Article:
In my work with nonprofit organizations, I see how critical their work is for the health of a community. I am also aware that many struggle with financial challenges. Successful nonprofits tend to have leaders that know how to maximize financial resources. They use concrete strategies to do so.
Here are some suggestions for financial strategies that nonprofit leaders can use:
1. Update your own finance credentials.
Even if you have a financial manager or accountant on hand to provide financial guidance, it pays to beef up your own understanding of the basics. Take a local or online class so that you fully understand the systems and day-to-day bookkeeping functions used. You will gain the knowledge to provide confident oversight and reporting of your organization’s financial status.
2. Know the real cost of fundraising.
Nonprofits are well known for special events fundraising. Your organization’s well-attended annual event may well be an effective way to draw attention to your mission and programming. However, it's essential to compare the funds raised with the actual cost of generating those dollars regarding human resources, equipment, facilities and so on. If the balance is off, finds ways to correct it.
3. New funding opportunities? Look before you leap!
Many nonprofits seek and accept funding sources that aren’t worth the time or expense. Start by determining if the funder's goals are in alignment with your mission. You’ll want to avoid a new funding opportunity that doesn’t offer adequate compensation, requires additional capacity, or alters the mission.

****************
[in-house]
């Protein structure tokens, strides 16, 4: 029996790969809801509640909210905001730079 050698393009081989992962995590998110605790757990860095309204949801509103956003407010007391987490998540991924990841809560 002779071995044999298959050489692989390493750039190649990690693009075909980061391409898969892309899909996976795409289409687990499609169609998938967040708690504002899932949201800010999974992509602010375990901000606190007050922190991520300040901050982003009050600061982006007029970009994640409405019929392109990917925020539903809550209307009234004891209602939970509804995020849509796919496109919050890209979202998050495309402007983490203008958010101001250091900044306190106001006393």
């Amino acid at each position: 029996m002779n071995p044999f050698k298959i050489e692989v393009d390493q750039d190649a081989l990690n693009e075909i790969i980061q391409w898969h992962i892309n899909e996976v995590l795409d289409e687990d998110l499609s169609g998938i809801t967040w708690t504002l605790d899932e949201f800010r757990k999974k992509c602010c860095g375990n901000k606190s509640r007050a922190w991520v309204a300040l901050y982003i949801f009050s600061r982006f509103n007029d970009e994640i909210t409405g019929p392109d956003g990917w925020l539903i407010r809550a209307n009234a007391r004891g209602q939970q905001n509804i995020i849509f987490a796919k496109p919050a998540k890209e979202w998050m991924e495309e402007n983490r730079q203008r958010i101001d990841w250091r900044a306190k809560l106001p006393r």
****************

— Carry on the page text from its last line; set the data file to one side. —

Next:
Pay attention to changes in revenue from either donors or other funders. Given that this revenue is vital to your success, it's critical to know if and why a shift occurs. The arrival of a competing organization or changes in local and regional priorities may signal that it’s time to rethink your strategy and take positive steps.
4. Build financial expertise in your board membership.
The nonprofit board is responsible for financial oversight. Make sure that your board membership includes those with knowledge and experience in finance. Then keep them appropriately informed about budgets, sources of funding, how resources are used, and areas of concern.
5. Set aside a reserve fund.
Financial uncertainty is the reality facing most nonprofits. They live with financial difficulty because most of their funding goes directly into programs and services. If possible, a reserve fund can address the cash flow challenges by balancing out the financial lows and the periods of full funding. A simple solution, yet very difficult for many organizations. Any reserve fund should be monitored by policy regarding the amount and purpose. Be aware that potential funders may turn down requests for funding if they think you have "too much" in reserve.
Charles P Myrick CPA is a Washington, DC-based accounting firm that specializes in providing CFO services to nonprofit organizations. We provide nonprofit clients with cash flow and budgeting analysis systems that help analyze spending, and re-balance budgets and/or debts for optimal cash flow. Get in touch today for a complimentary consultation.